History of Stony Creek valley

Plan of Management for Ku-ring-gai Flying-fox Reserve updated. Additional planting and repairs to wallaby exclusion fences.

Dense planting of eucalypt and rainforest species on lower slopes in areas damaged by the storm.

New interpretive signs were installed on Rosedale Road bridge railing. In November a severe storm damaged many large trees, breaking off their tops and uprooting others.

A weather station was installed in Ku-ring-gai Flying-fox Reserve. More details are available here.

In September, an ecological burn, area 0.27 ha, was conducted on the southern slope.

Environmental studies undertaken in preparation for redevelopment of the Anglican Retirement Village site between Edward Street and Melkin End.

A section of the sewer along Stoney Creek in Ku-ring-gai Flying-fox Reserve was inspected through management holes, relined and seals replaced to avoid overflows.

Trees removed from the edge of the reserve adjacent to houses near the flying-fox camp to minimise the impacts of noise, defecation and odour on residents.

Heat stress on 18 January killed 358 grey-headed flying-foxes, mostly juveniles. Ku-ring-gai Flying-fox Reserve Plan of Management updated.

A Bush Neighbours was held 4 March at Darnley Oval by Ku-ring-gai Council and Ku-ring-gai Bat Conservation Society, which included meeting live flying-foxes, displays and information about local wildlife and bushland, a questions and answers session and refreshments.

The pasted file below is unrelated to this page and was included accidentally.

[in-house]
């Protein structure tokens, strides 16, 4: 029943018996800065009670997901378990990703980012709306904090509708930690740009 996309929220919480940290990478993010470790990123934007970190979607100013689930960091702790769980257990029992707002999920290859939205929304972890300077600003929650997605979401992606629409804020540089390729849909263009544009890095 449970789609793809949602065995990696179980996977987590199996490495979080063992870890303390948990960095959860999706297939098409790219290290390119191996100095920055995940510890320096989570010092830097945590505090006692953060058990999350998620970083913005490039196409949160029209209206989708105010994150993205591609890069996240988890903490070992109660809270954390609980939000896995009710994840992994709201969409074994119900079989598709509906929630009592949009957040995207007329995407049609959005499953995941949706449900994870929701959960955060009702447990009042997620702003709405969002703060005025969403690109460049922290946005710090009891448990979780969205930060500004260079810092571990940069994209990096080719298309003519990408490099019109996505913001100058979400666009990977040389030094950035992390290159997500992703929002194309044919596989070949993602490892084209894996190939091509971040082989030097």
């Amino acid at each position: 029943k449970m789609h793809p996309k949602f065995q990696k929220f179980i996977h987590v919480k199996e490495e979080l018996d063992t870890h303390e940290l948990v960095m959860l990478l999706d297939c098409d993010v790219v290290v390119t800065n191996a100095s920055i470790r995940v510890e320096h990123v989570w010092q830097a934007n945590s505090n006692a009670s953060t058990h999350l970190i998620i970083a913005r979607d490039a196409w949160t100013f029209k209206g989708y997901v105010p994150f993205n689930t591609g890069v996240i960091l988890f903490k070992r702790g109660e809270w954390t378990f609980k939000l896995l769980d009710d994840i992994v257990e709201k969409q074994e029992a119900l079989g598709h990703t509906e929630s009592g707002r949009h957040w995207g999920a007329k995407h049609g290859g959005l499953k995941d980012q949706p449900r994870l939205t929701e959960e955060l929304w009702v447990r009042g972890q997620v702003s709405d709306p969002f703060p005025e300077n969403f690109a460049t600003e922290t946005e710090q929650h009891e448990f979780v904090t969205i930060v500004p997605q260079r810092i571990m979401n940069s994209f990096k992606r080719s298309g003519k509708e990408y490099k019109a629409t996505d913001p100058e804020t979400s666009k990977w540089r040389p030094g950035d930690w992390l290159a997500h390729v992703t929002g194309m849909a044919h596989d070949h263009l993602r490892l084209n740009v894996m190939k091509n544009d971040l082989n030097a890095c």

Invasive weeds, especially vines, were removed along cliffs on both the north and south perimeters of the reserve by contract bush regenerators funded by a Council Environmental Levy. Cliff weeding, funded by Ku-ring-gai Environmental Levy Small Grant awarded to Ku-ring-gai Bat Conservation Society.

Radio receiver and data logger installed for 12 months in Ku-ring-gai Flying-fox Reserve to record grey-headed flying-foxes with radio-transmitters attached. The Royal Botanic Gardens (RBG), Sydney was undertaking research in preparation for removing the flying-fox camp at the RBG. Flying-foxes were caught there and transmitters attached to a collar.

The abundant flowering of red bloodwood trees (Corymbia gummifera) in the northern Sydney area attracted an estimated 50,100 grey-headed flying-foxes to the reserve from February to April.

A study “Micro-climate roosting preferences of the grey-headed flying-fox” was carried out in the valley and other locations. Microclimate_study

Land added to Ku-ring-gai Flying-fox Reserve:
NSW Government purchased 4,400 m2 of privately owned land, previously designated ‘county open space’ to avoid development on this steeply sloping land which juts into the reserve. This bushland was incorporated into the reserve.

Neighbours of Ku-ring-gai Flying-fox Reserve: community attitudes survey.  View or download the survey: KBCS_Survey

Management Plan for Ku-ring-gai Flying-fox Reserve adopted by Council. View or download the plan: Ku-ring-gai_Management_Plan_1999

Conservation Agreement Grant:
NSW National Parks and Wildlife Service (NPWS) provided a grant of $30,000 for research, interpretation and catchment management to Ku-ring-gai Council to assist in managing the reserve. Council, NPWS and KBCC representatives together planned the projects –